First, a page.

When you buy a new vehicle, whether a personal or commercial purchase, it loses a portion of its value the second your tires hit the street outside the dealership.
But if you financed that purchase through a lender, you’re on the hook for the total price you paid for the car. If you change your mind and try to sell the car to someone else, the value will technically be less than what you paid.
If you’re insured for the car’s value, which drops when you drive off the lot, you are upside down in the loan.
What is gap insurance?
If you total a vehicle with an upside-down vehicle, you would have to pay the difference between the car’s value and the loan. Some lenders make you pay the difference in cash, and others will let you finance the remaining amount with your next car loan, so long as you sign with them. But this puts you in an even more unfortunate situation.
This is where gap insurance comes in. Gap insurance pays the “gap” between the loan amount and car value in the case of an accident.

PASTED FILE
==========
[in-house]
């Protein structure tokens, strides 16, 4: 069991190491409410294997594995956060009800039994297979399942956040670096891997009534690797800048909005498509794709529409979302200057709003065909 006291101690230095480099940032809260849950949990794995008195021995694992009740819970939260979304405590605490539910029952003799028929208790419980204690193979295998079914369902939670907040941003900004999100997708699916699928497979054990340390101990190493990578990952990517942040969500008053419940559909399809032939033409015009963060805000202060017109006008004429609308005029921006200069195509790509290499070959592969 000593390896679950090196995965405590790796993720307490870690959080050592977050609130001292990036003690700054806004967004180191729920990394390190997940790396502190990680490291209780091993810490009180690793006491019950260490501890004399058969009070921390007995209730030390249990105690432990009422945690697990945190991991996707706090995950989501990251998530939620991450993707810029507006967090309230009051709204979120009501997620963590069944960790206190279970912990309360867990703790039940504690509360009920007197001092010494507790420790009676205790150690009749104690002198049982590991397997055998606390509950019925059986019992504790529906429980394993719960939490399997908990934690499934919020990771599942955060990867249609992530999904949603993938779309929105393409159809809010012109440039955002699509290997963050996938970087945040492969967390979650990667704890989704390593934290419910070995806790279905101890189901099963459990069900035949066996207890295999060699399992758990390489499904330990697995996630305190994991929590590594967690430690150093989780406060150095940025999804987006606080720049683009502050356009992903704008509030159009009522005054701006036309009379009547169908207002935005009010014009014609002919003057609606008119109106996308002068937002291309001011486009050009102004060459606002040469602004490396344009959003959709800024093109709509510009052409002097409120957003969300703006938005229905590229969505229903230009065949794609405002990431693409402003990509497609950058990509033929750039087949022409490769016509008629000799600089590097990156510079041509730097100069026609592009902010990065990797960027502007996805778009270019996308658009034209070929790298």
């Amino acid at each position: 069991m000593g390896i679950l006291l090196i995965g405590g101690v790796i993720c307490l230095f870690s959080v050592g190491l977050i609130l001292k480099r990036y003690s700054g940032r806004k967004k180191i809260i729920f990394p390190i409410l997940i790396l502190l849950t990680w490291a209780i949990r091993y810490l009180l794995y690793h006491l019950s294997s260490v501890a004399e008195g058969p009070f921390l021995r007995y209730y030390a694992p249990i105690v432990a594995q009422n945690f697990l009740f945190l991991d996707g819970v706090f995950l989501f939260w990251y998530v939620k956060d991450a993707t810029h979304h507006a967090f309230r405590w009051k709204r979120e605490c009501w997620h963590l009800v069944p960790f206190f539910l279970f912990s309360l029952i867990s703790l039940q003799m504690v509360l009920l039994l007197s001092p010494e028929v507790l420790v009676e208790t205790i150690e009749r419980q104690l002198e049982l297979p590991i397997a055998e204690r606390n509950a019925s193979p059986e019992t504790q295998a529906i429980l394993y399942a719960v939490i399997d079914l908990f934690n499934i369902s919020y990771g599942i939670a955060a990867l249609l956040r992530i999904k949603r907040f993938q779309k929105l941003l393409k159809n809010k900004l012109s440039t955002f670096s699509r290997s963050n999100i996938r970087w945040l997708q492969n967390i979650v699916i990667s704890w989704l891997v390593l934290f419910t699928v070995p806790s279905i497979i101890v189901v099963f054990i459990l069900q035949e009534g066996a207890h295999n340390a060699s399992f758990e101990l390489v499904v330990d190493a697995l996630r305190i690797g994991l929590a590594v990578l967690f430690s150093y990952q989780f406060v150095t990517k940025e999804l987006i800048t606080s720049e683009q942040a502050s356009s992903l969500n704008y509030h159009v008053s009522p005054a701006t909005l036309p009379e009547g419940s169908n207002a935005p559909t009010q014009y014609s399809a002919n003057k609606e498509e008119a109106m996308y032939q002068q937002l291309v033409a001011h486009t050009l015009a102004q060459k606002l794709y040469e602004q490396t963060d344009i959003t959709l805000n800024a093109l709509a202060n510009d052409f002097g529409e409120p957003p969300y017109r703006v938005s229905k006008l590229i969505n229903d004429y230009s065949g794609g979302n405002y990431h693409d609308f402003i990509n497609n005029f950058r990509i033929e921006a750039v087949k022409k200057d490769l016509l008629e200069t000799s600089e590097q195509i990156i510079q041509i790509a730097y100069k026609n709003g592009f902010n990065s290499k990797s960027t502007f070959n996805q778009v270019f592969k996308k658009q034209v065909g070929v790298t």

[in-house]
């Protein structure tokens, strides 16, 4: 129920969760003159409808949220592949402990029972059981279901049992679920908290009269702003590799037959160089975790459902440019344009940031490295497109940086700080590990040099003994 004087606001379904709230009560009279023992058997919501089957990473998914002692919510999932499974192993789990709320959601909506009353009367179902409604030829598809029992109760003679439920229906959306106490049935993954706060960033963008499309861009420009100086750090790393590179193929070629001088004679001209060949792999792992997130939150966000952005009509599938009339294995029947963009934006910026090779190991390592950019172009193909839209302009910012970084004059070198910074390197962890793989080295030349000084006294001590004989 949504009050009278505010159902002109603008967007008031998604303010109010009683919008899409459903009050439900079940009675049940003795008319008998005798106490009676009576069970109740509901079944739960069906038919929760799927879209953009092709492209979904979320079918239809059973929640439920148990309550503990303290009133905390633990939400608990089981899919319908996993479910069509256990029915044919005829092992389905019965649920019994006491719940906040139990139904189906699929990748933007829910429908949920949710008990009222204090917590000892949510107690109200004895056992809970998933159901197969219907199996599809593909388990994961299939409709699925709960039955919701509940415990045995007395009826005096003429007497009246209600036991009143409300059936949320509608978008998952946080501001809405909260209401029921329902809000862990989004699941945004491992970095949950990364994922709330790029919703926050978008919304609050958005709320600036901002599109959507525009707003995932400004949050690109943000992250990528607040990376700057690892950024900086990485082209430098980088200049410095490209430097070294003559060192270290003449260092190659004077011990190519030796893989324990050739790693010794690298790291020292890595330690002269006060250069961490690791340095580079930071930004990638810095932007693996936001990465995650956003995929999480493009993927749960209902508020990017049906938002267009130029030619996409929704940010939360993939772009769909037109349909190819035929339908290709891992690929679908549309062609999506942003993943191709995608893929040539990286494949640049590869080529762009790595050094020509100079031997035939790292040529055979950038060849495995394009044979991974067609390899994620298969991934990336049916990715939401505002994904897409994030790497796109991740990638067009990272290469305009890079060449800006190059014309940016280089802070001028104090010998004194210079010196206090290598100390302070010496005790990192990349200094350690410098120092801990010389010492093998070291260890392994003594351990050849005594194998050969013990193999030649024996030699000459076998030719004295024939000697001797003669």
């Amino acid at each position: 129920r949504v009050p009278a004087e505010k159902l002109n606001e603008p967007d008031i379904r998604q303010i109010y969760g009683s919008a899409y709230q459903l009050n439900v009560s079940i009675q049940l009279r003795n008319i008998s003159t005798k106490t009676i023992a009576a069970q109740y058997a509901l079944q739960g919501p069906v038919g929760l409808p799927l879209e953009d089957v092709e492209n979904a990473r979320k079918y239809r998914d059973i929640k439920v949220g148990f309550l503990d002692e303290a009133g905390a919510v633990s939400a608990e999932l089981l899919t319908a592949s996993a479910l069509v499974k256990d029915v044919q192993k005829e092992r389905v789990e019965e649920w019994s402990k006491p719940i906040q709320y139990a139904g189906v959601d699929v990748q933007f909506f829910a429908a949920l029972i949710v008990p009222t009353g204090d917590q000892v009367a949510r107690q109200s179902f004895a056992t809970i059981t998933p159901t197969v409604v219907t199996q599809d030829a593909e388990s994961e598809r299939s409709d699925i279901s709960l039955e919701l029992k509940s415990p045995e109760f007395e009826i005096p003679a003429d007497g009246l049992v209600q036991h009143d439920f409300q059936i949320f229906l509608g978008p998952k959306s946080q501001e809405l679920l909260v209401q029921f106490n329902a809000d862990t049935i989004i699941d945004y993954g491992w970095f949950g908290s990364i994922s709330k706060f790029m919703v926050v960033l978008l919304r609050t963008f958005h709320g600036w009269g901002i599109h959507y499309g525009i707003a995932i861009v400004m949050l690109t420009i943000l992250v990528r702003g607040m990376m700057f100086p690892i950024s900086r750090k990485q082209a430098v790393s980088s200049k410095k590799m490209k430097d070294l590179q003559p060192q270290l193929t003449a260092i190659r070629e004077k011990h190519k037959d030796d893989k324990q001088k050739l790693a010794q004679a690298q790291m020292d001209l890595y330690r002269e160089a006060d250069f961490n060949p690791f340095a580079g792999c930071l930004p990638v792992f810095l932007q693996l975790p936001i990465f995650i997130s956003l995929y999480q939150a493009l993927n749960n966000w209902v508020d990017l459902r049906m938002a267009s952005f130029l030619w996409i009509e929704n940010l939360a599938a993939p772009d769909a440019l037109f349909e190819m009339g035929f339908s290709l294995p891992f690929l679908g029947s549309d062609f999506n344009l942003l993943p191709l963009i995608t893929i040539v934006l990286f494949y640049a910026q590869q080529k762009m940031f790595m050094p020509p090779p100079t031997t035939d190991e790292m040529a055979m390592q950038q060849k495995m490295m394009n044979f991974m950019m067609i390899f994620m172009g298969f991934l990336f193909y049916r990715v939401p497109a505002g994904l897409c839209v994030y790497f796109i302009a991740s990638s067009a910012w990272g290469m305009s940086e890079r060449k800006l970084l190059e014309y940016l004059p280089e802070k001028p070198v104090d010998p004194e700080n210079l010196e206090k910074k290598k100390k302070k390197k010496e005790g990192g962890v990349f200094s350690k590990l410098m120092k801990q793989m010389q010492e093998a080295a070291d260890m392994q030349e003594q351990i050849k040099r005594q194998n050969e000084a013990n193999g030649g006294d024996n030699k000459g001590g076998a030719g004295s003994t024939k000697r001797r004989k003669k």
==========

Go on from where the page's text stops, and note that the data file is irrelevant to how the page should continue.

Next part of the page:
When should I get gap insurance?
This type of insurance is generally a good idea. You should consider it more heavily if you:
- Did not make a sizable down payment
- Financed for an extended period
- Purchased a vehicle with faster depreciation times (like a minivan)
- Rolled over negative equity from an old car loan
Many car dealers and lenders will sell you gap insurance with the purchase of your new car. However, an experienced insurance agent can help you with this, which will generally be cheaper.
The right insurance can save you time and energy. By understanding the coverage available and your specific needs, you are taking the first steps to protect your loved ones from unforeseen tragedies.